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Jost Gippert: Our Featured Linguist!

"Buenos dias", "buenas noches" -- this was the first words in a foreign language I heard in my life, as a three-year old boy growing up in developing post-war Western Germany, where the first gastarbeiters had arrived from Spain. Fascinated by the strange sounds, I tried to get to know some more languages, the only opportunity being TV courses of English and French -- there was no foreign language education for pre-teen school children in Germany yet in those days. Read more



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What is English? And Why Should We Care?

By: Tim William Machan

To find some answers Tim Machan explores the language's present and past, and looks ahead to its futures among the one and a half billion people who speak it. His search is fascinating and important, for definitions of English have influenced education and law in many countries and helped shape the identities of those who live in them.


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Medical Writing in Early Modern English

Edited by Irma Taavitsainen and Paivi Pahta

This volume provides a new perspective on the evolution of the special language of medicine, based on the electronic corpus of Early Modern English Medical Texts, containing over two million words of medical writing from 1500 to 1700.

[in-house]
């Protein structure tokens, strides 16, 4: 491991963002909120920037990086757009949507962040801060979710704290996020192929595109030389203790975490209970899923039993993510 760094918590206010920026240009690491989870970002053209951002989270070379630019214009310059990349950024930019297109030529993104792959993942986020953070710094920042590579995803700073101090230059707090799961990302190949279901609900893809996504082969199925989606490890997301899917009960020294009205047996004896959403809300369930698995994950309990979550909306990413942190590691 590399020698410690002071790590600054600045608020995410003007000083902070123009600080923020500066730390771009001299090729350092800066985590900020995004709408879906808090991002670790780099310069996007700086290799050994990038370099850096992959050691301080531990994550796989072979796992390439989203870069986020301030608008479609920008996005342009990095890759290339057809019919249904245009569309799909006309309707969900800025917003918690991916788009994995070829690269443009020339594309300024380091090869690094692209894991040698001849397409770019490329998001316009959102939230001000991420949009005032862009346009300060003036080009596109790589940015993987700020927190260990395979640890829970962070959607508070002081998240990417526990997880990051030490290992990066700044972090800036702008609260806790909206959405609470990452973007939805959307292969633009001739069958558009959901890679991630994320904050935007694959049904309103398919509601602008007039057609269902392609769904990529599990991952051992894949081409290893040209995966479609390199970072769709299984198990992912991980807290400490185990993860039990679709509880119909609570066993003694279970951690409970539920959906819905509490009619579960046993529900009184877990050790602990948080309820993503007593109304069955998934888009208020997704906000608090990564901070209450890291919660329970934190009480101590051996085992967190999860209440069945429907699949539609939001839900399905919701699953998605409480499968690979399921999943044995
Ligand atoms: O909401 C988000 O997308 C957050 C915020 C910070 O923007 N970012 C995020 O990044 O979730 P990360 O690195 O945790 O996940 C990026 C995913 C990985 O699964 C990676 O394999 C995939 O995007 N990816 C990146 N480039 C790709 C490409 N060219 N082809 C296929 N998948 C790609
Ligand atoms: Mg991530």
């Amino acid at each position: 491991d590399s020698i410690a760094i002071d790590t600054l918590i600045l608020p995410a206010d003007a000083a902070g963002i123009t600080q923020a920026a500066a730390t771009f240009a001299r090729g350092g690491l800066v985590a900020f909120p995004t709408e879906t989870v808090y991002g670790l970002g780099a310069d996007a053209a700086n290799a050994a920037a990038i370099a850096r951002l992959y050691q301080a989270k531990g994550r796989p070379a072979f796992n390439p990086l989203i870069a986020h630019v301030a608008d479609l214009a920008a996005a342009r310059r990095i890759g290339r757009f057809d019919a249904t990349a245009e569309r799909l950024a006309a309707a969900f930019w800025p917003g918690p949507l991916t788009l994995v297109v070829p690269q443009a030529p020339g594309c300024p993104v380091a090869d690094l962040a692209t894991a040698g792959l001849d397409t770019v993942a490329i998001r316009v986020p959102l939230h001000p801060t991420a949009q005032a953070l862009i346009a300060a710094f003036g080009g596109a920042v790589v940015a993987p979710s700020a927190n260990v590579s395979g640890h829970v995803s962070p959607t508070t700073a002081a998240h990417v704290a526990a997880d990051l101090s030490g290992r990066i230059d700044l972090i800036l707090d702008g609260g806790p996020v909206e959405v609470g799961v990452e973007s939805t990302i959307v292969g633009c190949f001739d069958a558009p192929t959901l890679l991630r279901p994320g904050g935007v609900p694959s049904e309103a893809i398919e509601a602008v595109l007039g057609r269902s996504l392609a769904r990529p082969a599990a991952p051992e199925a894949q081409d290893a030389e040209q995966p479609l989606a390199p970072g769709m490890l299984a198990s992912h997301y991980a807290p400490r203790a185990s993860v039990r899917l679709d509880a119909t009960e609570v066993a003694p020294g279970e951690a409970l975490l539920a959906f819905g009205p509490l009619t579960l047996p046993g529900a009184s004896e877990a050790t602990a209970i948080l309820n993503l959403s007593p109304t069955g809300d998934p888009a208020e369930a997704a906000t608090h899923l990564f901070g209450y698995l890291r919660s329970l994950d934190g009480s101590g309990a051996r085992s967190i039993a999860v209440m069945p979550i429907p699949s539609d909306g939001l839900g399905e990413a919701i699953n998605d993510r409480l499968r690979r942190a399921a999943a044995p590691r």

Academic Paper


Title: Hegemony, Identity, and Authorship in Multimodal DIscourse
Paper URL: http://www.designatum.com/files/Nelson-Malinowski_2007.pdf
Author: Mark Evan Nelson
Email: click here to access email
Institution: National Institute of Education
Author: David Malinowski
Email: click here to access email
Institution: University of California, Berkeley
Linguistic Field: Applied Linguistics; Discourse Analysis
Abstract: This paper aims to illuminate a new borderlands and site of tension in multimodal discourse—where intentionality and authorial voice appear to be subject to hegemonies of form, subsumed within the self-contained logic of the medium, and where a new conception of the subject as author of multimodal meaning, integrating disembodied perceptive capacity with embodied, situated, and fundamentally human experience, is simultaneously seen to emerge. Drawing on Roland Barthes’ (1972, 1977, 1982) concept of “mythology,” this chapter will illustrate this almost invisible contestation of authorship in multimodality with a diverse set of data drawn from several domains relevant to language and literacy education, including English as a Foreign Language (EFL) textbooks and advertisements taken from Japanese and Korean contexts and interviews and artifacts collected from an after-school digital storytelling project in Oakland, California.
Type: Individual Paper
Status: Completed
Publication Info: In M. Mantero (Ed.), Identity and Second Language Learning: Culture, inquiry, and dialogic activity in educational contexts, (pp. 159-178). Charlotte, NC: Information Age Publishing. [2007]
URL: http://www.designatum.com/files/Nelson-Malinowski_2007.pdf


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